Two examples of EEG epochs suppressed after visual inspection: EEG signal for the 28 electrodes (positioned according to the extended 10-20 system) and eye movement data for four channels (eyeLx, eyeLy, x and y coordinates of the left eye, and eyeRx and eyeRy for the right eye), plus one binary channel to indicate blinks (blink). Black curves represent the raw signal; red curves represent the noisy part of the signal. (A) All electrodes are noisy due to muscular artifacts, and (B) one electrode is noisy due to nonphysiological noise.
Supplementary Figure S2.
 
Top: EEG signals for two epochs for 11 frontal electrodes. Pink indicates the part of the signal that corresponds to (A) saccades and (B) blinks. Middle: Eye tracking signals for four channels (eyeLx, eyeLy, x and y coordinates of the left eye, and eyeRx and eyeRy for the right eye) and one binary channel to indicate blinks (blink). Bottom: A selection of nine independent components (over the 27 components resulting from the ICA; components are displayed in decreasing order of the EEG variance accounted for by each component). Orange indicates the preselected independent components.
Supplementary Figure S2.
 
Top: EEG signals for two epochs for 11 frontal electrodes. Pink indicates the part of the signal that corresponds to (A) saccades and (B) blinks. Middle: Eye tracking signals for four channels (eyeLx, eyeLy, x and y coordinates of the left eye, and eyeRx and eyeRy for the right eye) and one binary channel to indicate blinks (blink). Bottom: A selection of nine independent components (over the 27 components resulting from the ICA; components are displayed in decreasing order of the EEG variance accounted for by each component). Orange indicates the preselected independent components.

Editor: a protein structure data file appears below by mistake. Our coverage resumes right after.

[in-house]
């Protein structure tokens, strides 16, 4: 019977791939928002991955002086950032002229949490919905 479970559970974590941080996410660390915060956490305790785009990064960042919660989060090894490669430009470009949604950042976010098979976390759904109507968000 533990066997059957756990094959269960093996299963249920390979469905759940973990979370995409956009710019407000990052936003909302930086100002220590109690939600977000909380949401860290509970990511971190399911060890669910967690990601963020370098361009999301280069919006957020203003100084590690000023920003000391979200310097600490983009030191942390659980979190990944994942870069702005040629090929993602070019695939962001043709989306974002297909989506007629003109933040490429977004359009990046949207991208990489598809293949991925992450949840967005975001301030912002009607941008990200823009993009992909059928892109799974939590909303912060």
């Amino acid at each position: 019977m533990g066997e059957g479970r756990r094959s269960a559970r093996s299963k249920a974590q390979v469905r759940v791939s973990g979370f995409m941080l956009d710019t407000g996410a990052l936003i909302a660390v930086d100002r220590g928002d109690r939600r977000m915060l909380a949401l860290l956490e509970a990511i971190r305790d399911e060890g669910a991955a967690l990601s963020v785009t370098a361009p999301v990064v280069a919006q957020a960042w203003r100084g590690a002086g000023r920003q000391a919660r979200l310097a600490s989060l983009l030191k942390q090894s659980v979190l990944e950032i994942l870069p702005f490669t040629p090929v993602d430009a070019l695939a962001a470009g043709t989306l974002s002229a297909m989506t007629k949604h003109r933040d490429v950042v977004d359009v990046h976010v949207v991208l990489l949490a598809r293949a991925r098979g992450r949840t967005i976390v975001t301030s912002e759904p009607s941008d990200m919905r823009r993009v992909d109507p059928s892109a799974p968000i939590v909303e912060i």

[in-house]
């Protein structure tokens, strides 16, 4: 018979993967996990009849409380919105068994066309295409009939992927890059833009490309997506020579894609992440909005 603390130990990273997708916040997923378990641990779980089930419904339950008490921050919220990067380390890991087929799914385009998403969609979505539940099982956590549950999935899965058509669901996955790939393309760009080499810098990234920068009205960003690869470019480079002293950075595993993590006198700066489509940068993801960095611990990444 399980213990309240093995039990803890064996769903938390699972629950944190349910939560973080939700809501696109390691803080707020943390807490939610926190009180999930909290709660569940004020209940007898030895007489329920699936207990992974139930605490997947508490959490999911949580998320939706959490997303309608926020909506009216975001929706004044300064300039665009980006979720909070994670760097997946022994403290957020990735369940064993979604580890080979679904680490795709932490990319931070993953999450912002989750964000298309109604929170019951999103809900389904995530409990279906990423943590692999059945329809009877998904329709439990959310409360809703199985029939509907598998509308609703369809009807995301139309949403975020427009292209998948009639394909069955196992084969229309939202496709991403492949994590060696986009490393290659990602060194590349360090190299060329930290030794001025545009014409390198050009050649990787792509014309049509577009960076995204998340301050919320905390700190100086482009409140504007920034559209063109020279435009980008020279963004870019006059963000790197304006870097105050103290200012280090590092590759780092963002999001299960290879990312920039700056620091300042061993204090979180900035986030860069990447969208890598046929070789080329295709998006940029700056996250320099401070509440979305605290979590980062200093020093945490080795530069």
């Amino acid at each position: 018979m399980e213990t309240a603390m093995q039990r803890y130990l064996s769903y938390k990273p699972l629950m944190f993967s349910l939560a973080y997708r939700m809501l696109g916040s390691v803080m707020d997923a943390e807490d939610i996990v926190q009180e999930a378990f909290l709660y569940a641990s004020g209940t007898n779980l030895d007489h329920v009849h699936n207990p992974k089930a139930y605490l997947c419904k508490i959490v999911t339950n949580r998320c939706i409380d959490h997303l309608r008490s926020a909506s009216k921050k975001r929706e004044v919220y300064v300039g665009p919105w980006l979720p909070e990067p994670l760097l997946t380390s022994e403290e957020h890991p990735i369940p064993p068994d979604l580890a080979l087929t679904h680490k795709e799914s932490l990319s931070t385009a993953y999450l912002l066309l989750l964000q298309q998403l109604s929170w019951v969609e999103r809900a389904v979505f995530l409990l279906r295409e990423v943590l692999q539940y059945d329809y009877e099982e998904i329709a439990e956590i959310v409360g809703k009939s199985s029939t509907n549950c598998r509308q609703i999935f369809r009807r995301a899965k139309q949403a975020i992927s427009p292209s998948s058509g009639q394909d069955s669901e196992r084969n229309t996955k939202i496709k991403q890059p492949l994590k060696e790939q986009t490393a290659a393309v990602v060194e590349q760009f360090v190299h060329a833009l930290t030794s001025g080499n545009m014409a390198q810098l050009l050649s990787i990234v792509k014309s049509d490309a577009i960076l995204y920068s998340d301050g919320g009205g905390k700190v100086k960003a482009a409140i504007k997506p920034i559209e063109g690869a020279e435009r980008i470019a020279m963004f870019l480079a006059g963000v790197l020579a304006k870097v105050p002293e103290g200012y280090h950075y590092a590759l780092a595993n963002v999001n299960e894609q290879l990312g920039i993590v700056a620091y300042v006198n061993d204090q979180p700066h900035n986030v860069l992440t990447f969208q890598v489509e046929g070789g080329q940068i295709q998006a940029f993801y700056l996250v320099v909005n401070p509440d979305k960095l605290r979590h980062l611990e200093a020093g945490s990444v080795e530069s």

Supplementary Figure S3.
 
The maps for two preselected independent components (IC8 and IC2) corresponding to (A) saccades and (B) blinks. Bottom: The EEG spectrum. Top left: The scalp map. Top right: The component activity.
Supplementary Figure S3.
 
The maps for two preselected independent components (IC8 and IC2) corresponding to (A) saccades and (B) blinks. Bottom: The EEG spectrum. Top left: The scalp map. Top right: The component activity.
Supplementary Figure S4.
 
The EEG signal before (in black) and after (in blue) the ICA correction for (A) saccades and (B) blinks for 11 frontal electrodes.
Supplementary Figure S4.
 
The EEG signal before (in black) and after (in blue) the ICA correction for (A) saccades and (B) blinks for 11 frontal electrodes.
Supplementary Figure S5.
 
Top: The EEG signal before (in black) and after (in blue) the ICA correction for an epoch rejected after ICA correction for a bad correction of a blink. Bottom: Eye tracking signals for four channels (eyeLx, eyeLy, x and y coordinates of the left eye, and eyeRx and eyeRy for the right eye) and one binary channel to indicate blinks (blink).
Supplementary Figure S5.
 
Top: The EEG signal before (in black) and after (in blue) the ICA correction for an epoch rejected after ICA correction for a bad correction of a blink. Bottom: Eye tracking signals for four channels (eyeLx, eyeLy, x and y coordinates of the left eye, and eyeRx and eyeRy for the right eye) and one binary channel to indicate blinks (blink).
Supplementary Figure S6.